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About C++11 and CORBA for numerics

  1. Jun 12, 2013 #1
    Prof. Bjarne Stoustrup of course knows where his towel is when it comes to C++11.

    The Matrix example he provided at the 2012 GoingNative Con [Str12] is indeed an appetizer if one has ever dealt with pushing large float arrays around, and I find it remarkable that C++11's share for numerical has not yet rocketed, because that gives way to very expressive style of coding.

    The other big fish of C++11 for numerics is "Lambda"-Expressions; that makes it e.g. possible to Integrate over a given Riemann-partition in a single line of code.

    ---

    But nowadays, even the best language concepts do pay little if there are no seamless means to push the data into a component of a distributed system.

    Consider a number-crunching application core that is stateful and idle while waiting for data that is to be processed depending to the state; e.g. an application that has found certain physically valid morph paths and is now waiting for arbitrary surface data to actually be morphed that way.

    MPI is fine when data arrives sooner-or-later, but what if the arrival of data is depending on user interaction; e.g. because it does not arrive at all be cause the object's update is dropped during culling?

    SOAP would be fine if would not bring a large overhead with it that required a parsing which is often more time-expensive than (vectorized) processing of the workload.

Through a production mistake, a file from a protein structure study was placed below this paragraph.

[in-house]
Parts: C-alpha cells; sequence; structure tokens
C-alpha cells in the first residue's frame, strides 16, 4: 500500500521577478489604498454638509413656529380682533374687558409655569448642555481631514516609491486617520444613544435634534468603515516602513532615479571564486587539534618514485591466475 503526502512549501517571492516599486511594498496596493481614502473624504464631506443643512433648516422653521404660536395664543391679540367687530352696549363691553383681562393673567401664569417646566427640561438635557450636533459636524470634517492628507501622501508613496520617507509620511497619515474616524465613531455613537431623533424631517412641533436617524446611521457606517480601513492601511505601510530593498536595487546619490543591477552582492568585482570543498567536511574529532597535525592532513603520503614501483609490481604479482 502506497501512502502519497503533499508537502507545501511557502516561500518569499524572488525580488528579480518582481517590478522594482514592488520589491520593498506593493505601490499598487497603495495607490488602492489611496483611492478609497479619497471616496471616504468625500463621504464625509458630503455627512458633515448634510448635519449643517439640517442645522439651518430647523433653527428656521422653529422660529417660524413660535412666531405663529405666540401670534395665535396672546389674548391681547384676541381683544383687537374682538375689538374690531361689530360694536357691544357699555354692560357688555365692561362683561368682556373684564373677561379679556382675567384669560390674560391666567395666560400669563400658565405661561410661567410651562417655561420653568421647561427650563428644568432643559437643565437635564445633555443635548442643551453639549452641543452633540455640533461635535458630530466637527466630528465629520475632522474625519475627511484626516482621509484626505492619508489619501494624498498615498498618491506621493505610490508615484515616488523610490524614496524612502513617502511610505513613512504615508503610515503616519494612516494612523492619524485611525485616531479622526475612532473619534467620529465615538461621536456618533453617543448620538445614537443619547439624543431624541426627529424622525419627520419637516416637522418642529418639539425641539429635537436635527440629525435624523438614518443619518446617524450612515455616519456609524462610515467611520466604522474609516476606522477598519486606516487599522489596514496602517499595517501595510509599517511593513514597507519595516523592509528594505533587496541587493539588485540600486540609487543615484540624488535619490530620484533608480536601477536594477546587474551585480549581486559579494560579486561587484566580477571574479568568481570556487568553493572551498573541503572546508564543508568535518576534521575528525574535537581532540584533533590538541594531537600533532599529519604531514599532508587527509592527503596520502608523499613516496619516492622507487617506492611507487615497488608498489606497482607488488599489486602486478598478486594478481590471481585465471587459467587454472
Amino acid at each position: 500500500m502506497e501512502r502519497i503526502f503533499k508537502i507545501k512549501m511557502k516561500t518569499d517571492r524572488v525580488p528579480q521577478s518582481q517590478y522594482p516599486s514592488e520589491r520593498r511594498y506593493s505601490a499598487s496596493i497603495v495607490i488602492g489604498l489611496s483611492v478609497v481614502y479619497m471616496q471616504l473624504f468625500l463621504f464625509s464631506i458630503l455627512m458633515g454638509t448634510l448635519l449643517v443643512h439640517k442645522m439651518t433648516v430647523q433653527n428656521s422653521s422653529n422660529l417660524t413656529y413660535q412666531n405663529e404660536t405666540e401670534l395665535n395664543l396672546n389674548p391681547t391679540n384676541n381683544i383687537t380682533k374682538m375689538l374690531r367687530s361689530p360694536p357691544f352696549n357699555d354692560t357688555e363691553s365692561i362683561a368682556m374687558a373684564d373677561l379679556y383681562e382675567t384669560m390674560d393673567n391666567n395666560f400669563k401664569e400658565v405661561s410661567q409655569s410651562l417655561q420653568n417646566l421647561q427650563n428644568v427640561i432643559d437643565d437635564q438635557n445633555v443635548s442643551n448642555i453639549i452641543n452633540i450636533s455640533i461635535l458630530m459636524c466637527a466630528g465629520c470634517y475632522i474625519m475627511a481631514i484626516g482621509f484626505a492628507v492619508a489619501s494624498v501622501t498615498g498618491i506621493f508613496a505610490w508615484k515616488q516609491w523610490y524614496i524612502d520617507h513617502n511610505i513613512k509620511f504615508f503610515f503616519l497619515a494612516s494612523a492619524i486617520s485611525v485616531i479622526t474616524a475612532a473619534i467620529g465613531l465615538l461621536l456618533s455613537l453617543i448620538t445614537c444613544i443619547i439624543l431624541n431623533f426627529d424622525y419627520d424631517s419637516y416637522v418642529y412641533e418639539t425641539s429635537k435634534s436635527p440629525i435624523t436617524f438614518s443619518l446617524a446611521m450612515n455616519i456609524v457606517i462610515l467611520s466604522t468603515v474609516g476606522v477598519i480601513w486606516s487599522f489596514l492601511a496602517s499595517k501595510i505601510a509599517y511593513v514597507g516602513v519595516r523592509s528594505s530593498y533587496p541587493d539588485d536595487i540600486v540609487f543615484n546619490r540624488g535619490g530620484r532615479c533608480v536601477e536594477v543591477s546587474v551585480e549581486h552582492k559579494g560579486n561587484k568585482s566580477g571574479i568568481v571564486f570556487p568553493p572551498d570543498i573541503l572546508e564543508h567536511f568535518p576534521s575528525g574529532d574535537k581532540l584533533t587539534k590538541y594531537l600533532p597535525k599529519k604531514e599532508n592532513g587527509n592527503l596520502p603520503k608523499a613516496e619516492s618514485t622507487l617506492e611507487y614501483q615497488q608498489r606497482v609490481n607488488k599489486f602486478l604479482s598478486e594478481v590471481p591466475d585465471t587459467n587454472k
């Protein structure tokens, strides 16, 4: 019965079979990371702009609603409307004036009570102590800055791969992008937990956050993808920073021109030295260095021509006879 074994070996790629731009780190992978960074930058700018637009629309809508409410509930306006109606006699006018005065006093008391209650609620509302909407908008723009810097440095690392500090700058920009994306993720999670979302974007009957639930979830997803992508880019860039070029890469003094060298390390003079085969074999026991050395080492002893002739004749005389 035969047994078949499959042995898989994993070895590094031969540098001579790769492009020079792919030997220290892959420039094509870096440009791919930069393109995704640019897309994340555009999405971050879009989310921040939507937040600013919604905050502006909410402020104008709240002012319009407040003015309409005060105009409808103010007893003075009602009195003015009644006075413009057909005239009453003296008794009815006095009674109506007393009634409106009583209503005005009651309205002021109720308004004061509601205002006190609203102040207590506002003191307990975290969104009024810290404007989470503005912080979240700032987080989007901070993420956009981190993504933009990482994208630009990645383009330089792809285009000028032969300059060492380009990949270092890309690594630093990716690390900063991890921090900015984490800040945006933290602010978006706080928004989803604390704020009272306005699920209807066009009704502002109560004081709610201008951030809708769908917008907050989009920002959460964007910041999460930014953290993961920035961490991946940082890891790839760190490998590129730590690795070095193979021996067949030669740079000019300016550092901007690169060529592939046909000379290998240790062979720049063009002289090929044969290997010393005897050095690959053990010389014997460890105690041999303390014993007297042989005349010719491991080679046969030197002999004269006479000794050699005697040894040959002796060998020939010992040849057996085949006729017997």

So CORBA, which is often said to be plainly "dead", still appears the best platform-independent fast solution for this scenario (COM/DCOM is also fast, but MS specific)

    ---

    So CORBA it is - but wait!

    [OMG12] is not exactly what one would call C++11-ish - there are pointers passed around in never-come-back fashion which makes it a QA nightmare. And even "STL" appears sort-of terra incognita for that standard.

    --

    So OMG has recently released [OMG13], a C++11 IDL-binding.

    Fortunately so.
    Fortunately?

    Well - what appears missing even on a first look is delegation-based binding (aka "tie"-implementation) of [OMG12] That is quite strange; especially in the light of improved generics of C++11 - one intuitively would likely expect "more generics" in a C++11 binding than in prior C++-bindings, but definitely not "less generics".

    By glueing together the lifetime of the implementation and the servant by "allowing" inheritance-only, OMG sort-of implies a very bad programming model for concurrent apps - custom "p_impl"ing and per-case custom life-cycle management to protect expensive assets from being d'tored just because the servant runs out of like-keeping refs.

    ---

    I'm yet not sure how to deal with that in a consistent fashion; at least it appears there is a sort of (template-based) "life-cycle layer best practices" needed in supplement to the OMG standard.

    Opinions or advice on that?


    Best regards, Solkar



    [Str12] Stroustrup, Bjarne C++11 Style – A Touch of Class. GoingNative Conference, 2012. http://channel9.msdn.com/Events/Goi...te-Bjarne-Stroustrup-Cpp11-Style?format=flash (Slides available there)
    [OMG12] OMG C++ Language Mapping. OMG, 2012. http://www.omg.org/spec/CPP/1.3
    [OMG13] OMG C++11 Language Mapping. OMG, 2013. http://www.omg.org/spec/CPP11/
     
    Last edited: Jun 12, 2013
  2. jcsd
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